The Commute, Oh the Commute…

Updated: Sep 29, 2018

I just commuted home from DuPont Circle. Unfortunately, the elevator was out of order, which I had already known because I commuted the same route earlier that day. Instead of wheeling toward the elevator like I normally did, I wheeled straight toward the escalators and started to ask some bystanders to help me down. The bystander emphatically shouted down at me saying the elevator was right over there. At the same time, there was a metro station manager at the top of the escalator who said I had to take the shuttle because the elevator was out of service. While the station manager was talking to me, the two people who I had asked to help ran away. The station manager, after realizing that I still wanted to go down the escalator said, “I can’t help you, you have to take the shuttle” and proceeded to walk very quickly away from me.

I wanted to take the escalator instead of the shuttle because it is a lot quicker. It would’ve taken me twice if not three times as long to get home if I had taken the shuttle. They call it a “shuttle”, but it is basically the D.C. public bus that has been redirected to an alternative route. And I knew going down the escalator was not a complicated task to have bystanders help me with because I had done it earlier that day and hundreds of times before in five out of the seven continents around the world.

In the meantime, there were bystanders watching all around me. Nobody asked if I needed help. Nobody defended me. I ignored all of that for the time being and asked another guy who was about to head into the station. Luckily, this guy was extremely friendly and was happy to help. As soon as he agreed to help, some of the other bystanders who were just watching the drama moments ago, offered to help as well. In my head I was thinking, why were you so afraid of interjecting before?  I needed them more when everyone was running away from me and acting like I held a gun in my hand.

Once I got down to the station and tapped my metro card to go through the sliding gate turnstile, the card reader said it was out of service. I looked up at the lady inside the booth. She gestured for me to go around (or I thought she gestured for me to go around). So I proceeded to go around to the other side and into the other accessible door flap reserved for situations such as these. Once I went in, a male metro station manager came out of the booth and shouted down at me to go back out, and said I had to go through the sliding gate turnstile. I said I just did precisely what he said and the machine showed that it was out of service. I also added that the lady behind him gestured for me to go around and come in through this entrance. The lady interjected and said, “I was pointing to you [meaning the male station manager]”. I did not see that she was pointing to that guy because he was sitting down. And why is a lady just standing inside a metro station booth, wearing metro staff clothing when the person that was supposed to be on duty is sitting down? And when I looked up at her at the time that I swiped my card, she saw my card was not opening the flaps, so why did she make direct eye contact with me and gestured for me to go around to the other entrance?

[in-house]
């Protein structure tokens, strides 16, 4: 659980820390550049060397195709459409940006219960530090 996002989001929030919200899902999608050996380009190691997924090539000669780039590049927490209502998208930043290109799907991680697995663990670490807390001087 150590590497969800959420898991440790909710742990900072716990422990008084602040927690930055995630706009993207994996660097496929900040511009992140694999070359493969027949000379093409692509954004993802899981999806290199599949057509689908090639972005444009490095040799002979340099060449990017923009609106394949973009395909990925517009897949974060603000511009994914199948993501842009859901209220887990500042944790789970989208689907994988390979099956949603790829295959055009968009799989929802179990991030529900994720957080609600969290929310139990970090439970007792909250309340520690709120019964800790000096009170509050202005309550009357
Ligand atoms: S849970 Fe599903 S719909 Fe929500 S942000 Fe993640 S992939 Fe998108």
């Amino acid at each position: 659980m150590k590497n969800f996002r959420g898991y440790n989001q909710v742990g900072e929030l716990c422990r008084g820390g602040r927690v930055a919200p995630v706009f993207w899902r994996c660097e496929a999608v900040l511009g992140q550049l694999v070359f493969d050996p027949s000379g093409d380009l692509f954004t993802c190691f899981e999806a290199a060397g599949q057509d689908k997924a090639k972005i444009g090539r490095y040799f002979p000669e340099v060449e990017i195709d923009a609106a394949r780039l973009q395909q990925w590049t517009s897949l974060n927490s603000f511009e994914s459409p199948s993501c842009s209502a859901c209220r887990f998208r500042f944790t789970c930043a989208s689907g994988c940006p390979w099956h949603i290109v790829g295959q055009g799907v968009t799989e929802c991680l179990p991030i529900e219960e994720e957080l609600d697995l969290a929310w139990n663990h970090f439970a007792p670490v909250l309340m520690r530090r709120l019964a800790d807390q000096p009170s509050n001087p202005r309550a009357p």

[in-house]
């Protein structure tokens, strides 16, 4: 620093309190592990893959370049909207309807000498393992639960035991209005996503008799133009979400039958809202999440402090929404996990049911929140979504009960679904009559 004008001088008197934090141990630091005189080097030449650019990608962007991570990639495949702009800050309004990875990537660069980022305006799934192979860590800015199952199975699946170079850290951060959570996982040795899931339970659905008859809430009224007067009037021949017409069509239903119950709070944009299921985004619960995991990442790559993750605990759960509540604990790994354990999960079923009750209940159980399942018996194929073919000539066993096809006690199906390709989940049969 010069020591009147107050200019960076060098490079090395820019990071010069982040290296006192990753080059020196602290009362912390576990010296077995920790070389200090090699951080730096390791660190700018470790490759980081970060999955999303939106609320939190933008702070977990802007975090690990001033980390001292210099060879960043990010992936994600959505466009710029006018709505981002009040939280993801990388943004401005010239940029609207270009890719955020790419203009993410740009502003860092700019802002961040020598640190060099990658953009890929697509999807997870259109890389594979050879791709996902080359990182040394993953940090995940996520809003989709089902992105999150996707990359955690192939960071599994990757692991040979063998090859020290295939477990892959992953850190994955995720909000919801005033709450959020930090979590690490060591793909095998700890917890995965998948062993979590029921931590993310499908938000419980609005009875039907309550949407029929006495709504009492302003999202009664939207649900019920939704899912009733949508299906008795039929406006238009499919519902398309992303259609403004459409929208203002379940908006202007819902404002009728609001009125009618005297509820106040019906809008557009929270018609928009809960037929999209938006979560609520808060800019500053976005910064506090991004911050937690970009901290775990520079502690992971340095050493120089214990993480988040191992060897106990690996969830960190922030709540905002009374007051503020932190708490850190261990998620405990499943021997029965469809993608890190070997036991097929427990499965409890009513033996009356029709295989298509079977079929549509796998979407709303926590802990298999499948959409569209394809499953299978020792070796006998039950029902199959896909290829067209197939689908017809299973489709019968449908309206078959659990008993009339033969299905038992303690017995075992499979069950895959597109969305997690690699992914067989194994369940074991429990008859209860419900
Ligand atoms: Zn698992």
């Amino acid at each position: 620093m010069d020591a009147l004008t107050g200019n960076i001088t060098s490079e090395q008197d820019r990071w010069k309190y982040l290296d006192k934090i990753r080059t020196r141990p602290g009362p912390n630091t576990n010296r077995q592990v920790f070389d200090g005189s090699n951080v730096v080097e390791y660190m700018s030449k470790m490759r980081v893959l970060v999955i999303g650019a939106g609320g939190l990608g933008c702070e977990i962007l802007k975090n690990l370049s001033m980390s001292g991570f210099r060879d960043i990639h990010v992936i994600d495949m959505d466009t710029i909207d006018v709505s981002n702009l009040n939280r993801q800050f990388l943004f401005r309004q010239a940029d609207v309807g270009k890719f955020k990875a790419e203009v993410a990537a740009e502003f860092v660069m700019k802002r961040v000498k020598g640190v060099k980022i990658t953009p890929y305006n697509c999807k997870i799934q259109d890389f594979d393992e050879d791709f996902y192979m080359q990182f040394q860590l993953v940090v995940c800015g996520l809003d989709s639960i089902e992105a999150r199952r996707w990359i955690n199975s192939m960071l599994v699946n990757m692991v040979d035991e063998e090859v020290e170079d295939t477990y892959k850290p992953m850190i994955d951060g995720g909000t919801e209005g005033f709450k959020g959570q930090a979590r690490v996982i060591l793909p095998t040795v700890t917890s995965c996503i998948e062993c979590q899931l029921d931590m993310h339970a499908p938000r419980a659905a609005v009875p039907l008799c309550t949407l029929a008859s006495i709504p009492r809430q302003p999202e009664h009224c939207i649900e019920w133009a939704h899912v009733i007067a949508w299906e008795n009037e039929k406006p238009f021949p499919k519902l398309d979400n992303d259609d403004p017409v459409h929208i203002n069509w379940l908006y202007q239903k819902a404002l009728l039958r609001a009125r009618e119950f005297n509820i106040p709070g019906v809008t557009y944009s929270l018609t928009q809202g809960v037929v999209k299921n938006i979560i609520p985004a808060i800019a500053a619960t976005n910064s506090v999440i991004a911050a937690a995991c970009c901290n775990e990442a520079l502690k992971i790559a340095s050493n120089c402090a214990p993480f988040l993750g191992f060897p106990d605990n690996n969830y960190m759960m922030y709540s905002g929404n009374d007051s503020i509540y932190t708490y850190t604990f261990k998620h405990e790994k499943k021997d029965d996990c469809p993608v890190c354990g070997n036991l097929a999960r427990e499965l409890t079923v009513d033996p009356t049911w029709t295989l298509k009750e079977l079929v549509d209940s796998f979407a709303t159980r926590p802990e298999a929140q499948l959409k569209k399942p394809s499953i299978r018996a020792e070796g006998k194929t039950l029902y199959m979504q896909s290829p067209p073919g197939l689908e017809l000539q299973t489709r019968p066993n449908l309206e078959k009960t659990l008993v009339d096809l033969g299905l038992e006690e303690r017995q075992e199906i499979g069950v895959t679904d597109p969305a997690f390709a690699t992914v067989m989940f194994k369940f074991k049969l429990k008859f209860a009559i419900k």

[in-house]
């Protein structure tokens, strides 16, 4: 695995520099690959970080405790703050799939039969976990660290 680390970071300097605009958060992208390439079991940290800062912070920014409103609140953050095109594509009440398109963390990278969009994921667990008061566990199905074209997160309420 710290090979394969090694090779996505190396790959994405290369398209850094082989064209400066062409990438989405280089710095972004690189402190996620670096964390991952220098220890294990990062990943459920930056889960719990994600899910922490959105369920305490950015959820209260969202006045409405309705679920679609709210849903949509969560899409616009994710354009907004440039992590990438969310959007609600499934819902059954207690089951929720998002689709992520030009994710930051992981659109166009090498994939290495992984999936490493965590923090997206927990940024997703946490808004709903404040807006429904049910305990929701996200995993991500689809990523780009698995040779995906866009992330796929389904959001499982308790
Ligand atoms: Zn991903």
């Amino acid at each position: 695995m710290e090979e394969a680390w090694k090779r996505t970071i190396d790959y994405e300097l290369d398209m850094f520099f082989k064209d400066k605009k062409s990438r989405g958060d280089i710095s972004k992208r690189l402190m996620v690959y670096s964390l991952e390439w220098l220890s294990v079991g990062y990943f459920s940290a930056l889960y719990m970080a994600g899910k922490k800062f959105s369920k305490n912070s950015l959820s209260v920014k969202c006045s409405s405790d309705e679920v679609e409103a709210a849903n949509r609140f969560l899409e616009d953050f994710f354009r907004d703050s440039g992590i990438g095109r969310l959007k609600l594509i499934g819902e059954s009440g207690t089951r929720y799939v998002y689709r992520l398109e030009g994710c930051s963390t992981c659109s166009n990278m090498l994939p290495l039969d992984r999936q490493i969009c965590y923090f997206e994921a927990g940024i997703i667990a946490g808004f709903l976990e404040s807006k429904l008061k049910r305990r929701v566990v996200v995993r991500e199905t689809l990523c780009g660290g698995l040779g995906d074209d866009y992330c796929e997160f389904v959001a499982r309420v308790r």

Meanwhile, the man preceded to continue to demand, in a very disrespectful manner, that I go out and tap my card to come back in. I told him to rewind the camera and watch how I had already done what he said twice. I was so exasperated that I started yelling, “go rewind the camera and see for yourself if I did not just do what you are telling me now!!!” He goes back inside his booth and closes the door behind me without another word.

Just to add icing on the cake, once I arrived at my metro stop, the wheelchair accessible exit door was blocked off. The two revolving doors, which were too narrow for me to use, were fine.

So what is the point of me telling you this story? Is it to depress you? No. Is it to make you think the worst of human nature? Tempting at the moment, but no. Is it to show you how lazy some people are? No. Is it to show you how fearful people have become of liabilities, which leads to pushing responsibilities around? Perhaps in part. Is it to show how fear can stop people dead in their tracks? In part. Or is it really to make you understand the daily struggles of wheelchair users and have you reflect on how to ideally handle these kinds of situations in a more thoughtful, kind, and helpful manner should you encounter it yourself? Yes! Yes!! And Yes!!!

We all have fears. We are all ignorant when faced with certain kinds of situations, but let’s please face each situation with courage and humanity. Don’t let our fear stop us from being kind, from being proactive, from giving people the benefit of the doubt. As we sink deeper and deeper into the virtual world, we lose touch of the very real human being  and rich mind that is right in front of us. Our lives might be perfectly filtered on social media, but real life, unfortunately, does not have rose-tinted filters. We all have our insecurities, our fears, our worries, our not so filtered lives, so let’s practice kindness, patience, tolerance and be as helpful as we can toward one another. Let’s stop photoshopping our lives, stop living according to society’s expectations of us and start seeing the actual realities that are in front of us.

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